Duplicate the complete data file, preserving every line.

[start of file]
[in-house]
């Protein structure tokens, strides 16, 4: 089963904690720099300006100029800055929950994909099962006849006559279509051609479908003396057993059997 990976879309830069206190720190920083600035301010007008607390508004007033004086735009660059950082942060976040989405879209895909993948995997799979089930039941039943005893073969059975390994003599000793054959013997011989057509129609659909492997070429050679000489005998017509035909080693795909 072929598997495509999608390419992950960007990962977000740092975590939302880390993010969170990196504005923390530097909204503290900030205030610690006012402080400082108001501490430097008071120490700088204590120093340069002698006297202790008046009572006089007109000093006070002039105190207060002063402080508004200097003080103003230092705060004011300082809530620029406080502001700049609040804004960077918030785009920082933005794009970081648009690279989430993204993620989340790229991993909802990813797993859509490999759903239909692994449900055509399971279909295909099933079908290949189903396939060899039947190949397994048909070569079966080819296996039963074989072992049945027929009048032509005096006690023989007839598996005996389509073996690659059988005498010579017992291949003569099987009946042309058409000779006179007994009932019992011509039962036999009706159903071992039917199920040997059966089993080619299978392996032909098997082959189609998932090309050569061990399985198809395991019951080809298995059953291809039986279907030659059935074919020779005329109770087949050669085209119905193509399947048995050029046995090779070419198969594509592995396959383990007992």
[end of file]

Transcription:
[in-house]
């Protein structure tokens, strides 16, 4: 089963904690720099300006100029800055929950994909099962006849006559279509051609479908003396057993059997 990976879309830069206190720190920083600035301010007008607390508004007033004086735009660059950082942060976040989405879209895909993948995997799979089930039941039943005893073969059975390994003599000793054959013997011989057509129609659909492997070429050679000489005998017509035909080693795909 072929598997495509999608390419992950960007990962977000740092975590939302880390993010969170990196504005923390530097909204503290900030205030610690006012402080400082108001501490430097008071120490700088204590120093340069002698006297202790008046009572006089007109000093006070002039105190207060002063402080508004200097003080103003230092705060004011300082809530620029406080502001700049609040804004960077918030785009920082933005794009970081648009690279989430993204993620989340790229991993909802990813797993859509490999759903239909692994449900055509399971279909295909099933079908290949189903396939060899039947190949397994048909070569079966080819296996039963074989072992049945027929009048032509005096006690023989007839598996005996389509073996690659059988005498010579017992291949003569099987009946042309058409000779006179007994009932019992011509039962036999009706159903071992039917199920040997059966089993080619299978392996032909098997082959189609998932090309050569061990399985198809395991019951080809298995059953291809039986279907030659059935074919020779005329109770087949050669085209119905193509399947048995050029046995090779070419198969594509592995396959383990007992």